term(5)                      File Formats Manual                     term(5)

NAME         top

       term - format of compiled term file.

SYNOPSIS         top


DESCRIPTION         top

       Compiled terminfo descriptions are placed under the directory
       @TERMINFO@.  Two configurations are supported (when building the
       ncurses libraries):

       directory tree
            A two-level scheme is used to avoid a linear search of a huge
            UNIX system directory: @TERMINFO@/c/name where name is the name
            of the terminal, and c is the first character of name.  Thus,
            act4 can be found in the file @TERMINFO@/a/act4.  Synonyms for
            the same terminal are implemented by multiple links to the same
            compiled file.

       hashed database
            Using Berkeley database, two types of records are stored: the
            terminfo data in the same format as stored in a directory tree
            with the terminfo's primary name as a key, and records
            containing only aliases pointing to the primary name.

            If built to write hashed databases, ncurses can still read
            terminfo databases organized as a directory tree, but cannot
            write entries into the directory tree.  It can write (or
            rewrite) entries in the hashed database.

            ncurses distinguishes the two cases in the TERMINFO and
            TERMINFO_DIRS environment variable by assuming a directory tree
            for entries that correspond to an existing directory, and hashed
            database otherwise.

       The format has been chosen so that it will be the same on all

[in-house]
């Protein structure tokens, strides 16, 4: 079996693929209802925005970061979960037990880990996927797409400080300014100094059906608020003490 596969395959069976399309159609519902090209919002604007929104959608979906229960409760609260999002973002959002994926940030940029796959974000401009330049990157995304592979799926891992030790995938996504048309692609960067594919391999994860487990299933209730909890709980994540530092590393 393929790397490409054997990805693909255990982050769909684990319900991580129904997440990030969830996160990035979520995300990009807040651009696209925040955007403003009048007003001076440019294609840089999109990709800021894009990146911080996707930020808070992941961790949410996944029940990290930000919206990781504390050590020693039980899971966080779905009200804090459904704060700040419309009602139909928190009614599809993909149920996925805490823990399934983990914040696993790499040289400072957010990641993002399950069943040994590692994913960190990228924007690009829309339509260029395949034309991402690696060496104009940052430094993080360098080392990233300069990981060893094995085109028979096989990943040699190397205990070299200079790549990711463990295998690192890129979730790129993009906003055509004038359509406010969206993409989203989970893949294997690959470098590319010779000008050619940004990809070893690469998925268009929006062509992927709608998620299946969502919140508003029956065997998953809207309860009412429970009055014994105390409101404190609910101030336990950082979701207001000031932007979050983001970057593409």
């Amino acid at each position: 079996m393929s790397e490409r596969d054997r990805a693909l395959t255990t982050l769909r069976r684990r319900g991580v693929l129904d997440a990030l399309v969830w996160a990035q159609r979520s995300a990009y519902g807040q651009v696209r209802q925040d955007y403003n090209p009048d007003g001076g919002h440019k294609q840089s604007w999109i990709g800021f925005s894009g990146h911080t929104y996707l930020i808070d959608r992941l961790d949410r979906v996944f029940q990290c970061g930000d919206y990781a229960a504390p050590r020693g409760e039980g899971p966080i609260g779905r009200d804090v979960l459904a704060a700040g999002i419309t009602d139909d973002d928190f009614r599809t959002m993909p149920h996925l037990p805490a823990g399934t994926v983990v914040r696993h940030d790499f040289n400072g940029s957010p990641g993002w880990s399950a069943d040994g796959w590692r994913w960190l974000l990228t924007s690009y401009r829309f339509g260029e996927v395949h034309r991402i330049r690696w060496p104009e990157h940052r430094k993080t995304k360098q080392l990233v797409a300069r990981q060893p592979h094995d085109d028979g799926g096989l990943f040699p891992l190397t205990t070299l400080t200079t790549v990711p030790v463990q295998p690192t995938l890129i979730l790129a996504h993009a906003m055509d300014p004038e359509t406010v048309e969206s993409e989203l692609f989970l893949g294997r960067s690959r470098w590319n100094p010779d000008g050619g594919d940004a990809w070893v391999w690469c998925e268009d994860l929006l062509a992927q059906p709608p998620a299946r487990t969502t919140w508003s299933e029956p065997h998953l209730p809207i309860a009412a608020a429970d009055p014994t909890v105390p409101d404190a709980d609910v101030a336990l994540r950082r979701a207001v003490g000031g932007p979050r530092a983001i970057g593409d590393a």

hardware.  An 8 or more bit byte is assumed, but no assumptions about
       byte ordering or sign extension are made.

       The compiled file is created with the @TIC@ program, and read by the
       routine setupterm(3X).  The file is divided into six parts: the
       header, terminal names, boolean flags, numbers, strings, and string

       The header section begins the file.  This section contains six short
       integers in the format described below.  These integers are

            (1) the magic number (octal 0432);

            (2) the size, in bytes, of the names section;

            (3) the number of bytes in the boolean section;

            (4) the number of short integers in the numbers section;

            (5) the number of offsets (short integers) in the strings

            (6) the size, in bytes, of the string table.

       Short integers are stored in two 8-bit bytes.  The first byte
       contains the least significant 8 bits of the value, and the second
       byte contains the most significant 8 bits.  (Thus, the value
       represented is 256*second+first.)  The value -1 is represented by the
       two bytes 0377, 0377; other negative values are illegal.  This value
       generally means that the corresponding capability is missing from
       this terminal.  Note that this format corresponds to the hardware of
       the VAX and PDP-11 (that is, little-endian machines).  Machines where
       this does not correspond to the hardware must read the integers as
       two bytes and compute the little-endian value.

       The terminal names section comes next.  It contains the first line of
       the terminfo description, listing the various names for the terminal,